Has the mission of the church changed?

June 6th, 2023

In the aftermath of a global pandemic, many churches are reconsidering and redefining their mission. They’ve shifted their focus, bringing the church’s mission into a more tangible and purpose-driven outlook.

But, has the mission of the church really changed?  There are two answers to that question. First answer: no. Second answer: yes. Let’s dive into this conundrum, starting with the “no.”

As followers of Jesus, we are guided by his call to action—the Great Commission. Jesus declared, “I have authority over all things in heaven and on earth. So, go and lead people unto me, baptizing them in the name of the Father, the Son, and the Holy Spirit. Teach them to follow everything I have taught you. Be assured; I will be with you always, even until the end of time.”

Seems pretty straightforward. We are to go far and wide to make disciples, baptize, and pass on what we have learned from Jesus. This is a word-of-mouth endeavor authorized by Jesus himself. In all the centuries since Matthew first wrote these words, these marching orders have not changed.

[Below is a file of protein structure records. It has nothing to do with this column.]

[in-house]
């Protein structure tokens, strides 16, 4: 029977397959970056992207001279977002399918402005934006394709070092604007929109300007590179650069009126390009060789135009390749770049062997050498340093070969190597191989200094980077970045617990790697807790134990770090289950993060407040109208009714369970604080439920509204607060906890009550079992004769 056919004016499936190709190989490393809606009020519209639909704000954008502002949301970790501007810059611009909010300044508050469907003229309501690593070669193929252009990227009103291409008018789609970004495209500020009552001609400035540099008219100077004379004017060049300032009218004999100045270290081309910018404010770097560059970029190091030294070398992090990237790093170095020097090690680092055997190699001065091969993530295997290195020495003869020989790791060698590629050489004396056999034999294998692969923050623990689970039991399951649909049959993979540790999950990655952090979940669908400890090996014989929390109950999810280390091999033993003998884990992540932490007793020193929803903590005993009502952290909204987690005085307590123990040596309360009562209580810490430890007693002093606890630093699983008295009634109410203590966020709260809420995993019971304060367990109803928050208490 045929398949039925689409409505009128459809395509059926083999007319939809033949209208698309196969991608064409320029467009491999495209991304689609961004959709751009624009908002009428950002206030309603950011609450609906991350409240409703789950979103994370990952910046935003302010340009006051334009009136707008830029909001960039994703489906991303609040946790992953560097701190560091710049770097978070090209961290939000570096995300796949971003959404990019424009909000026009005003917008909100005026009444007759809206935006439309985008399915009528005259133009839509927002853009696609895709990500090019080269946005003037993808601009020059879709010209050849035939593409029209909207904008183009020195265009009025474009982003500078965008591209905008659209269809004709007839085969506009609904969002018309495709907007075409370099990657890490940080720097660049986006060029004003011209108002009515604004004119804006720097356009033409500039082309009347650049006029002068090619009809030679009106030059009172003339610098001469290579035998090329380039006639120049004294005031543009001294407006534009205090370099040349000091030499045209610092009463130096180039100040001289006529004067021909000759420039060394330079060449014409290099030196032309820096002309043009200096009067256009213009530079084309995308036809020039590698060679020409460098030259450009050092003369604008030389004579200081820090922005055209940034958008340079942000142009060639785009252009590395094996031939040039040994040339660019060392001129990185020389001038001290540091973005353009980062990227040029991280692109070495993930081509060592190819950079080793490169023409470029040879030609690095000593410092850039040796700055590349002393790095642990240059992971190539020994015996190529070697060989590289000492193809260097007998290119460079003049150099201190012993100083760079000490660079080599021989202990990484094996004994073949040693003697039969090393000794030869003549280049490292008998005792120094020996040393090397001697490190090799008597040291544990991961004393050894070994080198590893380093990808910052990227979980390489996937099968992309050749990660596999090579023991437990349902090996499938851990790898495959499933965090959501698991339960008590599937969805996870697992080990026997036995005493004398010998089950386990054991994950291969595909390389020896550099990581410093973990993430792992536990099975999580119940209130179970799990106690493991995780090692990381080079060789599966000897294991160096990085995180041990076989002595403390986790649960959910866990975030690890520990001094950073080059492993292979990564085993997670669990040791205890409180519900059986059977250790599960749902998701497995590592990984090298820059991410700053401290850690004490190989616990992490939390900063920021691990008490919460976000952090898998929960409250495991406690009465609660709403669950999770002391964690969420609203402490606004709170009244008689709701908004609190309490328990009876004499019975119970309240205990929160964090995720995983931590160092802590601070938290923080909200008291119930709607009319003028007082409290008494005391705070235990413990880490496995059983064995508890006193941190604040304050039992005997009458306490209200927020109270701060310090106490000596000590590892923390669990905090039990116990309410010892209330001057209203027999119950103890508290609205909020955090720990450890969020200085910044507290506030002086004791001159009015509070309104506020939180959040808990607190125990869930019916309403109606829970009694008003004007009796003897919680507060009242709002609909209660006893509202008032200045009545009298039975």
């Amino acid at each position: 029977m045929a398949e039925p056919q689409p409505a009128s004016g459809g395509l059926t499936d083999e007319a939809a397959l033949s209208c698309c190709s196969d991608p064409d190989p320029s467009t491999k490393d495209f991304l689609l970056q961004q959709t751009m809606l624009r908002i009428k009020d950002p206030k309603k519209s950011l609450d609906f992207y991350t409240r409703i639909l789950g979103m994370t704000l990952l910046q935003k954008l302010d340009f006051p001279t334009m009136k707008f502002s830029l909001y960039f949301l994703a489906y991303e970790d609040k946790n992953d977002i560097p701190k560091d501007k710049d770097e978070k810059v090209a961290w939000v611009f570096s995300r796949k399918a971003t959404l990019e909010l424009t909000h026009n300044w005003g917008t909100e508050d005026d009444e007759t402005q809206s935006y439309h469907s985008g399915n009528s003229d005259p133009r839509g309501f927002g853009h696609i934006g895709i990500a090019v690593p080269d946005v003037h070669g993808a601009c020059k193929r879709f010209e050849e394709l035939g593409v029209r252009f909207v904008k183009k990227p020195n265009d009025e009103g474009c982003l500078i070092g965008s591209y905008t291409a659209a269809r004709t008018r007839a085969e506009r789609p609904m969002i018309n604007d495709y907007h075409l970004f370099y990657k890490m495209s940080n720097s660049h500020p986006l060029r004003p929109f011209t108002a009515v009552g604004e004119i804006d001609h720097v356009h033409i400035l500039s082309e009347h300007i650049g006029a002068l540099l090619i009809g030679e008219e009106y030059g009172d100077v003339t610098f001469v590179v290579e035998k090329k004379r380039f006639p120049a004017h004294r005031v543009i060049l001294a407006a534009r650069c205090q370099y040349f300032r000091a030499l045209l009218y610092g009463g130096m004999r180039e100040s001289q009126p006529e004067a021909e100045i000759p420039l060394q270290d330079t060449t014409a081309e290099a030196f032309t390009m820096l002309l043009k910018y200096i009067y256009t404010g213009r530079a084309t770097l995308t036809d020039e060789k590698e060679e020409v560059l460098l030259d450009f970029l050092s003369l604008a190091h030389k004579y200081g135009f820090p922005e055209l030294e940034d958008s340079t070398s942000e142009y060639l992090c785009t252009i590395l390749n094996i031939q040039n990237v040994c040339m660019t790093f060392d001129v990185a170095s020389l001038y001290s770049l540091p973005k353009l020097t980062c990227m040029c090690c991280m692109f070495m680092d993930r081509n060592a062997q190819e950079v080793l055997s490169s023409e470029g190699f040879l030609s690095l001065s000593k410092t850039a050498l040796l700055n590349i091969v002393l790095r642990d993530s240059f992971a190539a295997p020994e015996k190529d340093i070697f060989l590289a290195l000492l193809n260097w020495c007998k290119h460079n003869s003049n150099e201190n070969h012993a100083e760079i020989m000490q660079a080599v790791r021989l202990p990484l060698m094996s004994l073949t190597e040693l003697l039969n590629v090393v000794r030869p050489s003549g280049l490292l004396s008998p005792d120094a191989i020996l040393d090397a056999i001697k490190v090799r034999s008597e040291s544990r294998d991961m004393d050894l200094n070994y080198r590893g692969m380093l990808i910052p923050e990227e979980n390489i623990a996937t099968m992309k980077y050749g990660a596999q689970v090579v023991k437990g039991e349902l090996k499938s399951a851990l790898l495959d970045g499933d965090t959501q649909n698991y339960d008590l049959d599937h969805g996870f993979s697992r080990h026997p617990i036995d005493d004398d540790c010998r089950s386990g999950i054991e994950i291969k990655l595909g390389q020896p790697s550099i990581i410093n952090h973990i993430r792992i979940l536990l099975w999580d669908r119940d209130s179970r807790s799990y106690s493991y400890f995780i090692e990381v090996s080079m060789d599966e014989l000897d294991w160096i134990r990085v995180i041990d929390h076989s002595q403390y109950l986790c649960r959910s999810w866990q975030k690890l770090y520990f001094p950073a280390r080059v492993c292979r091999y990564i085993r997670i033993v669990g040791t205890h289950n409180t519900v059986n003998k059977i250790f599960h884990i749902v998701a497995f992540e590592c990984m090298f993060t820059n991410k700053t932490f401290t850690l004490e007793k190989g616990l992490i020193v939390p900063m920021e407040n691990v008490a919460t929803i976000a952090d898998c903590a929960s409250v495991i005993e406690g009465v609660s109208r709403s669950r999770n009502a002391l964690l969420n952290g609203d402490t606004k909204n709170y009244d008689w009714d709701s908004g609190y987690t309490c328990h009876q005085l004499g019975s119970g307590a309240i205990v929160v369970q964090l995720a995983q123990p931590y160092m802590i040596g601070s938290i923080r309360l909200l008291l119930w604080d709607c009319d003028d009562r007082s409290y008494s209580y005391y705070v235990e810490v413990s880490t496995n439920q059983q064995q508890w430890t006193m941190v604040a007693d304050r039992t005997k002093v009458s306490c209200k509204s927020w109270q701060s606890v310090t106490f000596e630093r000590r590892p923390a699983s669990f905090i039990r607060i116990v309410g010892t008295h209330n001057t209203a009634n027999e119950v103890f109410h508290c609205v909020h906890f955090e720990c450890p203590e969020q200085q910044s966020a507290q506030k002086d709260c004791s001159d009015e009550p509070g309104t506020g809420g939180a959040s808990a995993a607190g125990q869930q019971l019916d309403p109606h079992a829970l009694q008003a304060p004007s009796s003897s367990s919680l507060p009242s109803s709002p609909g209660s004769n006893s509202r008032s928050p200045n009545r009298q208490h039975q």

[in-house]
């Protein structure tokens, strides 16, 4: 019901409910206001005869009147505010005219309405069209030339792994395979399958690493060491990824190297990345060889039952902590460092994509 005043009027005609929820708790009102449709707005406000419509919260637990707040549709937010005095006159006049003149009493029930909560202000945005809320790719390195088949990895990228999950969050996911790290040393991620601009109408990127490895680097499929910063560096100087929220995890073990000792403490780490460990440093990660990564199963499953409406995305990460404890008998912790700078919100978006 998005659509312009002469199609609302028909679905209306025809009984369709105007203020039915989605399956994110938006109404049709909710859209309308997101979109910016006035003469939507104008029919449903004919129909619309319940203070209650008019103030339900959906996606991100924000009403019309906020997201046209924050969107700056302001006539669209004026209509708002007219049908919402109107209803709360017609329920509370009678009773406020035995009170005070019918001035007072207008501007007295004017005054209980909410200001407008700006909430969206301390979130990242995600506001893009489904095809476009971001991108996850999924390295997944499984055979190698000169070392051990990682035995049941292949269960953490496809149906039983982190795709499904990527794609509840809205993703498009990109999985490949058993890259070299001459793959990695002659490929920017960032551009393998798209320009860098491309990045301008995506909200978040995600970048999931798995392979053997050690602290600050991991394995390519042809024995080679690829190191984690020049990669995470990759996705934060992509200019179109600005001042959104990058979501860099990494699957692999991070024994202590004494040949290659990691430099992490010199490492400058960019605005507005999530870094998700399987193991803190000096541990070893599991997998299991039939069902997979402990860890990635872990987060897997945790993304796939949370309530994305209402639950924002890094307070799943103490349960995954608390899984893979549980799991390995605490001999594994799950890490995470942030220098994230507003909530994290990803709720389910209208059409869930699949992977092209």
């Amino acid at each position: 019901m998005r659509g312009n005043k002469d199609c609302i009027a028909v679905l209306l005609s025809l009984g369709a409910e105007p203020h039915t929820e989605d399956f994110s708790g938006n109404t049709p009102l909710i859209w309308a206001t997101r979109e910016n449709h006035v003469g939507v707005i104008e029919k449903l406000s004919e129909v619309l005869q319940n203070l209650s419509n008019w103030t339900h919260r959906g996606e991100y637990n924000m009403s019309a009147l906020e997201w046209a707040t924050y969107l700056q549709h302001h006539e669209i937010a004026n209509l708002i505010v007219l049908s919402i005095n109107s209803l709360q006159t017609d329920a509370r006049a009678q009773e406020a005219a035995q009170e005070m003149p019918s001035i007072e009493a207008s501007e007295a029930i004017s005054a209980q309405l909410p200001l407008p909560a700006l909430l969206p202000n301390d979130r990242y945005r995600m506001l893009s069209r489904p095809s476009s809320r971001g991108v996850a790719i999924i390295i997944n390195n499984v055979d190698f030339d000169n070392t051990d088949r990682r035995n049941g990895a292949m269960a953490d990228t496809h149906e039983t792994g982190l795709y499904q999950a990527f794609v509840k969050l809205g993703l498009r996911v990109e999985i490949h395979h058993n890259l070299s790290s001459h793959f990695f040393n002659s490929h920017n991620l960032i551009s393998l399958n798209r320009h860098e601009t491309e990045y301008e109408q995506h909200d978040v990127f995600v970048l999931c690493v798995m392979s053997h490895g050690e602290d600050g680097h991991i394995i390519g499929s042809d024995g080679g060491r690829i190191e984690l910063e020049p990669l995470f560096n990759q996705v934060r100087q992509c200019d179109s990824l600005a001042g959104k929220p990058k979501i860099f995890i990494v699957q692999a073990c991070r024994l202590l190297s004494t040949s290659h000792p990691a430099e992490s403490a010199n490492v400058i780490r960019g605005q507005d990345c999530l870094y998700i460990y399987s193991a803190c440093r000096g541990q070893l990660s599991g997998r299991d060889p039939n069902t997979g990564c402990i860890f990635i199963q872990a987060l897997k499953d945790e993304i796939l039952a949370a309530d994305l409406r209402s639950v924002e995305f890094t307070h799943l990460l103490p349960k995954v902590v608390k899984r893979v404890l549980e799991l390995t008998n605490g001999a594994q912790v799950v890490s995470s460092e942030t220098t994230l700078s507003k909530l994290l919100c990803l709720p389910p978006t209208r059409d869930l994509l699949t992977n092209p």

What has changed, though, is how we make disciples. Due to the pandemic, the current state of the church, disaffiliations, and political disputes, we have had to innovate how we reach people.

It’s no surprise that how we interpret the Great Commission has changed, however, many churches and leaders are not adapting. As a coach and consultant, I work with church leaders at all different stages. Trust me, I know some churches and leaders are not changing, but others are. Pastor Scott Himel is one leader piloting change and Creating a Culture of Renewal® in his local church. Pastor Scott was dealing with issues surrounding insider/outsider culture, achieving success in the church’s outreach, and anxieties from his congregants about returning to in person worship. On top of that, his church was facing a $34,000 shortfall in its annual budget.

However, with some creativity and intentionality, he was able to turn it around. 

The Myth that Nothing Should Change

Just because Jesus is the same yesterday, today, and consistently doesn’t mean how we share the Gospel remains the same. It has to change with the times. In the early days of George Whitefield's and John Wesley’s preaching, they took their message directly to colliers or coalminers and gathered people in bands and classes to grow in covenantal Christian relationships. Today, people watch YouTube videos or Facebook Live for spiritual sustenance.